27 December 2011

(ARC) YA Book Review: The Girls of No Return by Erin Saldin

Release Date: 1 February 2012
Publisher: Arthur A. Levine Books
Format: ARC
Source: Around the World ARC Tours

Goodreads description:
The Frank Church River of No Return Wilderness Area stretches across two million acres in northern Idaho. In its heart sits the Alice Marshall School, where fifty teenage girls come to escape their histories and themselves. Lida Wallace has tried to negate herself in every way possible. At Alice Marshall, she meets Elsa Boone, a fierce native Idahoan; Jules, who seems too healthy to belong at the school; and Gia Longchamps, whose glamour entrances the entire camp. As the girls prepare for a wilderness trek, Lida is both thrilled and terrified to be chosen as Gia's friend. But everyone has their secrets--their "Things" they try to protect; and when those come out, the knives do as well.
My Thoughts...

When Kirkus gives a book a starred review, I tend to sit up and take notice because anyone who follows Kirkus reviews knows that they tend to be a bit...harsh. The Girls of No Return received a coveted Kirkus star and I'm, well, for a good portion of the book I wasn't sure I agreed with that assessment.  While I enjoyed the story and eventually found myself fully engaged, it took awhile for me to really get into the story and at the beginning I found myself dragging my heels a bit to pick it up each night.  That being said, there really was a lot that I enjoyed about this book and the last quarter of the book was phenomenal.
Parents are too easily frightened by the world their children live in. We have to protect them from harm, keep them safe as long as we can, no matter how we feel about them. It's our duty.  I didn't know this going in, but I do now.
-p36, ARC
Lida is a very interesting character from page one.  Ms. Saldin does a really fantastic job showing us her journey without revealing too much along the way. The reader is strung along with glimpses of what's going on in Lida's head and in her life.  The "Epilogue" sections that pop up every so often allude to a BIG event that we haven't experienced yet as the reader. I really enjoyed what these sections added to the story--they added an element of and a reminder that the story we're reading is really a personal reflection of what happened to Lida at Alice Marshall.
That's the thing about secrets. Sometimes you have to keep the sharpest things hidden.
-p86, ARC
The girls that Lida meets at Alice Marshall are equally intriguing. Boone, Gia, Jules...they each play an interesting role in the story. From the beginning, I felt like Jules was someone worth knowing and I found myself wishing that Lida would accept her friendship and open up.  Boone was the "bad girl" that you couldn't help but liking.  She was very real and unafraid to be herself.  She was definitely tough, but I felt like she was willing to help Lida learn to open up and be herself.  It was upsetting that Lida couldn't see that.  And then there's Gia.  Gia is difficult to trust (as the reader) from the beginning.  She's too beautiful and too seemingly "put together" to be showing us who she really is.  Lida clearly takes a bit of a romantic interest in her, but Gia isn't willing to return the friendship in the same way. She seems to be someone looking to validate parts of herself through Lida (and others).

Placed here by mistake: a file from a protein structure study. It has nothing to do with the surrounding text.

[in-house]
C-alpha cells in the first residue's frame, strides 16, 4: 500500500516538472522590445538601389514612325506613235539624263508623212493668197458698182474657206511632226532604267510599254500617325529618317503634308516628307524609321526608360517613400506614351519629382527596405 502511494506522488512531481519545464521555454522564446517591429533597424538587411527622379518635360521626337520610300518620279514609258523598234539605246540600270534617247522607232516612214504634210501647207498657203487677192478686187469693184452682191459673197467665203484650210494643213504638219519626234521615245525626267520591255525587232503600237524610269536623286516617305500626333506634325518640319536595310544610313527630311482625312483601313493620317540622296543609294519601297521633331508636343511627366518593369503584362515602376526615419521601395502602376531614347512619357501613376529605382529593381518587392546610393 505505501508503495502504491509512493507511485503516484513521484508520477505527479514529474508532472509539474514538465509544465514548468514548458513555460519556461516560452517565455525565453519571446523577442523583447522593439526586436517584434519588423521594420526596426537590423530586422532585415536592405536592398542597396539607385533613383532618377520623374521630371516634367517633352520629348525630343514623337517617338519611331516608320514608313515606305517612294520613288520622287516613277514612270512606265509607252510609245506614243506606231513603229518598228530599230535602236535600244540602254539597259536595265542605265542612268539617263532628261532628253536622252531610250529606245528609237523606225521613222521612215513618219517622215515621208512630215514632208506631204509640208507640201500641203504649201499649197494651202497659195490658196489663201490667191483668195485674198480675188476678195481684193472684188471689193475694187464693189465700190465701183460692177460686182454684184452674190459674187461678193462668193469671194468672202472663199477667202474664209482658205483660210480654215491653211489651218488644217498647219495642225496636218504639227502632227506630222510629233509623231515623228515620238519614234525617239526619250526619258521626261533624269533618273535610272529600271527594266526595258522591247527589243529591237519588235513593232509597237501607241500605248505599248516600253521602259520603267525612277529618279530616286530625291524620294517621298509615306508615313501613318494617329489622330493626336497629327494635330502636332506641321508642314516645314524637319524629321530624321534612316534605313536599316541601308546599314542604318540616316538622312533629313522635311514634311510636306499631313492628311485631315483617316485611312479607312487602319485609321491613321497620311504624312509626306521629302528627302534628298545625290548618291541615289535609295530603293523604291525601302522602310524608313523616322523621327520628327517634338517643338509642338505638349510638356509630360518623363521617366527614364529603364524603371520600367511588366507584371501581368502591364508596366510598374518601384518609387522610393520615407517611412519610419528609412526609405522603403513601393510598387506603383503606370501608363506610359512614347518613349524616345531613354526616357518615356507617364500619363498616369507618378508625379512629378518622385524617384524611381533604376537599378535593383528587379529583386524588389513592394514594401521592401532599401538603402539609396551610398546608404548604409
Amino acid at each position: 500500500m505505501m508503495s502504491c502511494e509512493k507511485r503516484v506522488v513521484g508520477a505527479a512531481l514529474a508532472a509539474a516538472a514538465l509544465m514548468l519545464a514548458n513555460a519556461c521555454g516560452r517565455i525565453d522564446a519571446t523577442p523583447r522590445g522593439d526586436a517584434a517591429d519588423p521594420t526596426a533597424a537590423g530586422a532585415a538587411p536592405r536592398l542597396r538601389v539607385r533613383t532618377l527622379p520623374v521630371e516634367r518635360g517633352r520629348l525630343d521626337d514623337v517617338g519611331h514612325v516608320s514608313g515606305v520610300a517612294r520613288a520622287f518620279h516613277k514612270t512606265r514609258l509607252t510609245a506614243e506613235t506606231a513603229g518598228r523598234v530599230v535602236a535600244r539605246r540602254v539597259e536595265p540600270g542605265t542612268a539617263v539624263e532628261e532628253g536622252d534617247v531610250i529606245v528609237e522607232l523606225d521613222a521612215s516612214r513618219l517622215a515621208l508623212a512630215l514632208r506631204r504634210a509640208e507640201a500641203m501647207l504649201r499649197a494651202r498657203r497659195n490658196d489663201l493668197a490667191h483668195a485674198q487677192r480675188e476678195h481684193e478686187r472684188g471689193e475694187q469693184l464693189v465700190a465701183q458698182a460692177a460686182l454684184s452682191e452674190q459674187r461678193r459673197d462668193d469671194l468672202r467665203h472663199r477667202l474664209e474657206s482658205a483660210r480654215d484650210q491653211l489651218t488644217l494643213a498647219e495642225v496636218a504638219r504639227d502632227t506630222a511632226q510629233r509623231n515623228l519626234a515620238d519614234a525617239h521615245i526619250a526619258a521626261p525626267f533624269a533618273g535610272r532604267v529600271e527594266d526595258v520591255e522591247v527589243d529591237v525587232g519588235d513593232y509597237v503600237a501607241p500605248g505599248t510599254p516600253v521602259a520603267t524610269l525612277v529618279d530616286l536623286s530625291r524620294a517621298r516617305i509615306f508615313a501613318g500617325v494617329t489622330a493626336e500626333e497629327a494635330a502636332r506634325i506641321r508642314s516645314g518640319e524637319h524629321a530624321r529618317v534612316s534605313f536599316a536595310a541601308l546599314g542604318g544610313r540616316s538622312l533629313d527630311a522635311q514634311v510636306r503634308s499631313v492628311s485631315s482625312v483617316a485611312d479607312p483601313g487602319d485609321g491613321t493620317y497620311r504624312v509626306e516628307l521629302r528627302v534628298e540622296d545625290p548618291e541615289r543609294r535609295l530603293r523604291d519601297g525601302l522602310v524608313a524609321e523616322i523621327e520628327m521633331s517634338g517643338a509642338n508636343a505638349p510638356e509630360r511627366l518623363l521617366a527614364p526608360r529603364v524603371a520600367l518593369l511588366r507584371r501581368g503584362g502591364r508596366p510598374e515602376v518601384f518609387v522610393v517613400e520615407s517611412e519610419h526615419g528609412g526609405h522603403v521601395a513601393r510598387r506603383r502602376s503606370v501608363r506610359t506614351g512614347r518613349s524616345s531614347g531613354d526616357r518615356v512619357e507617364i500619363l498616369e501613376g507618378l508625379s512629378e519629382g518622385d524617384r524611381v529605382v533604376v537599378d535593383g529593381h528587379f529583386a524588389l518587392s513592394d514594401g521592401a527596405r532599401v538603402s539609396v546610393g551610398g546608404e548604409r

Sometimes the line between love and desperation is damn thin. ... You just have to hope you don't have a knife in your hand when you figure it out.
-p343, ARC
In the end, this book was on a bit of a "sliding scale" for me.  When I first started, I had so much trouble getting into it that I was convinced that this was going to be a three star book.  As I started to get into the story and the personalities, I felt that it had redeemed itself into a solid four star book.  But the end--the end was a 5-star wrap-up that was emotionally satisfying without being TOO cheesy.  It was a perfect blend of redemption without getting rid of the "mess."  So, there you have it, I'll give this one a solid four.  Give it a try and be sure to stick around through the beginning if you're having trouble.  This one is DEFINITELY worth your time.  It's descriptive, highly visual writing will potentially lose some readers, but the personalities of its characters and their paths toward redemption are worth immersing yourself in. For now, I'll leave you with this, something I consider the unifying theme in this novel...
Forgiveness is a work in progress.
-p344, ARC


Giselle said...

Oh this sounds really neat. I had the same thing happen lately where the start of the book was just Meh but the second half was awesome. It's a nice surprise!

Xpresso Reads

Danny Bookworm said...

OoOOOoO I looove your new layout, sooo pretty!!! And please apologize if you have it already some time, but I was in holidays for nearly 4 weeks. 

Anyways, the book sounds great and I will definitely watch out for it! 

Heidi said...

Hey Girl! Missed you! Hope you had a wonderful holiday. This book intrigues me. What about the Idaho setting? As a born and raised Idaho girl I am interested.

Jessi said...

It was a nice surprise! Made me really glad that I didn't decide to give up on the book at the beginning and move on to something else. :)

Jessi said...

Hey Danny! Thanks! It's still a pretty darn new layout (at least it feels like it the way I'm still constant gawking at it)! :)

Jessi said...

 Hey, chica! Hope you had a fab holiday as well! The setting itself, well, I'm not sure that I would identify it as evoking Idaho specifically, know what I mean? The majority of the descriptions definitely set it in a beautiful mountain wilderness but it felt like it could kind of be anywhere. :)

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